Before I start, I’d like to send out congratulations to Cole and Heidi Hamels on the birth of their son. Taking on a task as brutal as pitching in the playoffs knowing your wife could go into labor at any minute – even if you’re still on the mound! – is a harrowing thought, and hopefully something I’ll never have to deal with.
I’ve been a proponent of the notion that Hamels really hasn’t had as bad a year as most of his numbers would indicate. He’s been an easy scapegoat, but really, most fans are just looking for someone to blame whenever anything isn’t perfect. Like I’ve said, you can usually count me among those, but the blame directed at Hamels is misguided and undue.
You want to know why? Here’s why.
You could really base an argument for this off the notion that Hamels got off to such a rough start because of his workload from 2008. You’d probably be right, but that’s not something I’m going to crown as the champion bullet on my outline.
Instead, I’m taking a look at Hamels’s season as a complete body of work. April through October, prior to Thursday’s start against the Rockies. It’s not an overwhelming case, but a fair portion of the numbers suggest that Cole’s 2009 seasons was as good as – if not better than, in some aspects – his 2008 campaign.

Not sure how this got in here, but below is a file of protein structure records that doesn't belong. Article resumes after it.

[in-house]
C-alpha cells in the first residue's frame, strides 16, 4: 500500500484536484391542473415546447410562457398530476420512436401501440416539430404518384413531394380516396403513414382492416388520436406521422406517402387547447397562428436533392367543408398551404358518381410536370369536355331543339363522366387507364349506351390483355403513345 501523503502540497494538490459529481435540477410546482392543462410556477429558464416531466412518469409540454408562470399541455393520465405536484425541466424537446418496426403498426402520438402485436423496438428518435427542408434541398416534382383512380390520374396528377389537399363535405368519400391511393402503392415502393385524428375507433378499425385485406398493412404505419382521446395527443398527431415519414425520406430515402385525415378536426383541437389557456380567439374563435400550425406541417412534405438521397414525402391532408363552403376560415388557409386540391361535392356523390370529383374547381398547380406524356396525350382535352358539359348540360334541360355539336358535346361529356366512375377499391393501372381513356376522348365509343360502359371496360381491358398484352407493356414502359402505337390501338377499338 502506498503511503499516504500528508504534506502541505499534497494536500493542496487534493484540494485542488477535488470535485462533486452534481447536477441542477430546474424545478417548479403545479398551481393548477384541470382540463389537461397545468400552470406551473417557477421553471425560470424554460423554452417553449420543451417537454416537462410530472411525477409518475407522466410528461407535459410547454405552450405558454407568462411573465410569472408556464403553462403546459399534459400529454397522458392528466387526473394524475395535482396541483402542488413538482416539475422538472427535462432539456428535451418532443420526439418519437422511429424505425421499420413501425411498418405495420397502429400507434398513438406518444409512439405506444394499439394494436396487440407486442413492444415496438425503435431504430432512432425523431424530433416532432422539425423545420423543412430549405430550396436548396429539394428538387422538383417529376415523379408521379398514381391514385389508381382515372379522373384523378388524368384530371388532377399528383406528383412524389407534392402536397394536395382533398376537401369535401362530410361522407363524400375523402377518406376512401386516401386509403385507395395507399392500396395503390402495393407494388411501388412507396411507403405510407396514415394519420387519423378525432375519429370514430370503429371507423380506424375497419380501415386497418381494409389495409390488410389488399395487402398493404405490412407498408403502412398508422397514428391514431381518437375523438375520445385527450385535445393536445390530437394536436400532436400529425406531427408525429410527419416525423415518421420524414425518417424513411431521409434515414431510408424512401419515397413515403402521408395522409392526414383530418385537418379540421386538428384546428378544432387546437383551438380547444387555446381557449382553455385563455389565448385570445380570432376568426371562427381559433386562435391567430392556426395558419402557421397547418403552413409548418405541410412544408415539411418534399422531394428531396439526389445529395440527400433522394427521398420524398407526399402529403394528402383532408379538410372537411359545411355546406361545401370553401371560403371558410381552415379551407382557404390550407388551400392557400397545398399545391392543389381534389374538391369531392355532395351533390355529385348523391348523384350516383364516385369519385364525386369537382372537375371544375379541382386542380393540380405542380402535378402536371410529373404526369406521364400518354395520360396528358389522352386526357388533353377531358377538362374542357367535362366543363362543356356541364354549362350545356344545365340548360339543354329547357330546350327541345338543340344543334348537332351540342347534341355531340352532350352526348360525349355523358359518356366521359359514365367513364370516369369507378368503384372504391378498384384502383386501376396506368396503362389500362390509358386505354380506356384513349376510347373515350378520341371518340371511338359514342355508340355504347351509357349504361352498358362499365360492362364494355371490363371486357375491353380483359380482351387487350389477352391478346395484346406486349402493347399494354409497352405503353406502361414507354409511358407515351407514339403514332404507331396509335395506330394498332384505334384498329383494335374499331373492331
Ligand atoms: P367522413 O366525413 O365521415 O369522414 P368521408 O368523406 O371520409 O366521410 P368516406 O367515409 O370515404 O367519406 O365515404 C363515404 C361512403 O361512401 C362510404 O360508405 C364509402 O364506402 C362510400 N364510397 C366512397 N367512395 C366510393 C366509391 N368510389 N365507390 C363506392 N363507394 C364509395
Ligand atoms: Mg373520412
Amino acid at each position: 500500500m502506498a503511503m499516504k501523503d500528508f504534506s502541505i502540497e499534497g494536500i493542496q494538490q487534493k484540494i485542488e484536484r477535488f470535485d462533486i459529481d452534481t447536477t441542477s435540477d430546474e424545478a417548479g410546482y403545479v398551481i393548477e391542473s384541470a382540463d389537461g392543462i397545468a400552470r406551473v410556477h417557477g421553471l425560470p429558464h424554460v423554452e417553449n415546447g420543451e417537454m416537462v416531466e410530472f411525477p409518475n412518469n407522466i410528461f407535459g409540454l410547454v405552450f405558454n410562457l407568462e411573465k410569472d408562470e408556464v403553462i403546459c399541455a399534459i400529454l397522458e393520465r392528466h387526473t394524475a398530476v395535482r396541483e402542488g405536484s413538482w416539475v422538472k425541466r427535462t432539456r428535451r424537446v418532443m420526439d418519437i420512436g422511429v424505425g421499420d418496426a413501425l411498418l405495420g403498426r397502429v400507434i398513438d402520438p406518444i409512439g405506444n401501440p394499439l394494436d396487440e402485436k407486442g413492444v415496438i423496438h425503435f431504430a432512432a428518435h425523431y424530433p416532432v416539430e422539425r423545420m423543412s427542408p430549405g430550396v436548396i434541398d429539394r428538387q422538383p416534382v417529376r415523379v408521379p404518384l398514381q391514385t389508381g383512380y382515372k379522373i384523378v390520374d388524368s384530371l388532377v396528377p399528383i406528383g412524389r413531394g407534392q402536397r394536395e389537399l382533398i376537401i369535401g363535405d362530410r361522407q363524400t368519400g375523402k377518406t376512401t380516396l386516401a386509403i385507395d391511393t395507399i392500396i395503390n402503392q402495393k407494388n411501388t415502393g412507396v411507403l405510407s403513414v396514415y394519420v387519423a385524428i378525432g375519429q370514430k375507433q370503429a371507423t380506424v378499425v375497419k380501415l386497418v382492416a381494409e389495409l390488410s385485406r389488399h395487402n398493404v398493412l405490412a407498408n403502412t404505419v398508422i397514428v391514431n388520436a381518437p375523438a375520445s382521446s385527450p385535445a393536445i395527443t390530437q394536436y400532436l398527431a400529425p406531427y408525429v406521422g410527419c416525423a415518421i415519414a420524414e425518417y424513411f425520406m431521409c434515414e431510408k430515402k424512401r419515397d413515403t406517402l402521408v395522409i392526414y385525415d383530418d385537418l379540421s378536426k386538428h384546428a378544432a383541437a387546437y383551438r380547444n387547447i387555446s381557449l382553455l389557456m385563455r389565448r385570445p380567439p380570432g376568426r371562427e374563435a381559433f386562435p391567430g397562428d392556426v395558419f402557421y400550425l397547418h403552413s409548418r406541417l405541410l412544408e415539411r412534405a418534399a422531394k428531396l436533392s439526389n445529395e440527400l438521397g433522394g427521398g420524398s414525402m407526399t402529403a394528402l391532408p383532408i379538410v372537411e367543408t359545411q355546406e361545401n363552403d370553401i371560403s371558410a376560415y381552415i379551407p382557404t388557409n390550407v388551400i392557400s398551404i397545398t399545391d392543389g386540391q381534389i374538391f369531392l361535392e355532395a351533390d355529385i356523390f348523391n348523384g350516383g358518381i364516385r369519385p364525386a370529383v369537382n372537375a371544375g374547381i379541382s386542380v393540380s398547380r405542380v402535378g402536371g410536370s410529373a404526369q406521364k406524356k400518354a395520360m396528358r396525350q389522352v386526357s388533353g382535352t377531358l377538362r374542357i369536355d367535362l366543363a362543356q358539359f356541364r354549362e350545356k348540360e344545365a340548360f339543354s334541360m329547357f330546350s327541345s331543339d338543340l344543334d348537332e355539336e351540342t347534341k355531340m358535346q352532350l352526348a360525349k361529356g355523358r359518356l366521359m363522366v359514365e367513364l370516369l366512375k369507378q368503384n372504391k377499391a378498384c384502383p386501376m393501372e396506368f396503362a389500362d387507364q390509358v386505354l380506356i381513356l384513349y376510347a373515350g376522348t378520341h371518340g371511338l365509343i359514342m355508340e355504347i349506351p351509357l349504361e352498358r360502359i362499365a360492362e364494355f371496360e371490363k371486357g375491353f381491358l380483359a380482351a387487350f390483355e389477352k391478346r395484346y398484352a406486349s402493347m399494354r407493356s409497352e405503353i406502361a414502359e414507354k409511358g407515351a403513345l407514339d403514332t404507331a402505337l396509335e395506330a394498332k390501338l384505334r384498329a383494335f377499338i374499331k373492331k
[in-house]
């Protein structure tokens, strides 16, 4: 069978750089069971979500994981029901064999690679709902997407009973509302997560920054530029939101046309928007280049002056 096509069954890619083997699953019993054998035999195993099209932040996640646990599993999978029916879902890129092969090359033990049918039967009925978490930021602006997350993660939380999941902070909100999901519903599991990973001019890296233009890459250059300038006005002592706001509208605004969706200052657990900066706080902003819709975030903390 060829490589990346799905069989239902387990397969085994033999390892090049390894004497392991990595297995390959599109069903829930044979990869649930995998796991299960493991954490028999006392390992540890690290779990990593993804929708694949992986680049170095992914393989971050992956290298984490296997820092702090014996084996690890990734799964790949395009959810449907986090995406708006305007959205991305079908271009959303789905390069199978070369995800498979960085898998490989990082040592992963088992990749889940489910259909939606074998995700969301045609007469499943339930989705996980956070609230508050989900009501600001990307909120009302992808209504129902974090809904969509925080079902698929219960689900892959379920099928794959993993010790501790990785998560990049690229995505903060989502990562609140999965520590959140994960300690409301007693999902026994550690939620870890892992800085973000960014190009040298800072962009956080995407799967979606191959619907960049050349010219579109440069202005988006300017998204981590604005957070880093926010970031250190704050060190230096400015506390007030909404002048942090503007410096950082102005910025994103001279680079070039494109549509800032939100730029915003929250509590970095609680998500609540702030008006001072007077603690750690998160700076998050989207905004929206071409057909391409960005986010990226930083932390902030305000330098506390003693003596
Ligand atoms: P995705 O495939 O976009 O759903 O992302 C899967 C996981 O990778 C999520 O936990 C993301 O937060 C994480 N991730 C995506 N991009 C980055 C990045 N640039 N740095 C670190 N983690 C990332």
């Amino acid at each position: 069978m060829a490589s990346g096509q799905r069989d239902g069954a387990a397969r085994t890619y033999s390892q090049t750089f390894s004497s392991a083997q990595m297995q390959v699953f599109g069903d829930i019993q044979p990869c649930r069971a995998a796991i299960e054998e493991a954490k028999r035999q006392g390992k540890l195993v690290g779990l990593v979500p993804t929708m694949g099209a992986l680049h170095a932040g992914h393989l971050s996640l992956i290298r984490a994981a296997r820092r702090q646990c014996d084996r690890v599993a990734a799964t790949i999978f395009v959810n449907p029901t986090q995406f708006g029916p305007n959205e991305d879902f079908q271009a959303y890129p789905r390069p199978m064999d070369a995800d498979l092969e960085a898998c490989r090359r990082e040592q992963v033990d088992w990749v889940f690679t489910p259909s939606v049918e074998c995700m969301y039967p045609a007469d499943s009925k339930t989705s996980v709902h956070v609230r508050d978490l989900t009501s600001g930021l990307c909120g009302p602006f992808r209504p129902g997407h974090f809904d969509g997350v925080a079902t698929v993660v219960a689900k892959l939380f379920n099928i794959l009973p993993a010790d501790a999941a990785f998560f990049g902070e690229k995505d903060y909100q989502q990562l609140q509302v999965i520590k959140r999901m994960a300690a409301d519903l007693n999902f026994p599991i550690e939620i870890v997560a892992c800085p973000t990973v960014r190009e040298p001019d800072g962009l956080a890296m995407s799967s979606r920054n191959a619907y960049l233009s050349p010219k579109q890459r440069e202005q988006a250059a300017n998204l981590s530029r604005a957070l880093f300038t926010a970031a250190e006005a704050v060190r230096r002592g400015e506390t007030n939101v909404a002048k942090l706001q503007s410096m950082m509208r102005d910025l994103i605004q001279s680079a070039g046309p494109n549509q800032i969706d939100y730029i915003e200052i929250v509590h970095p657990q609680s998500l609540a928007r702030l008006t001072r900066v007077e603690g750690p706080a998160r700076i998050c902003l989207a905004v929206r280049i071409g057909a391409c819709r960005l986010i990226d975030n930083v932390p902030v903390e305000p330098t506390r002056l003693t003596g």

Wh-…wha-…WHAAAT?!? B-b-but his ERA is over a run higher! He lost more games than he won! He won four fewer games total!
I know all this. And still, I mean what I say. A pitcher’s wins and ERA are, still, far from the best evaluators of a season, even though it seems they’re the only things a sports writer takes into account when voting for things like the Cy Young Award. Not so ’round these parts, hoss! We do thangs a li’l diff’rent. Ahem.
So, how could I make such a claim, then? The answer lies a bit deeper, within some far recesses of Hamels’s statistical record. Not the commonly-referenced stats like wins or ERA, but numbers that provide a little more insight into a pitcher’s performance.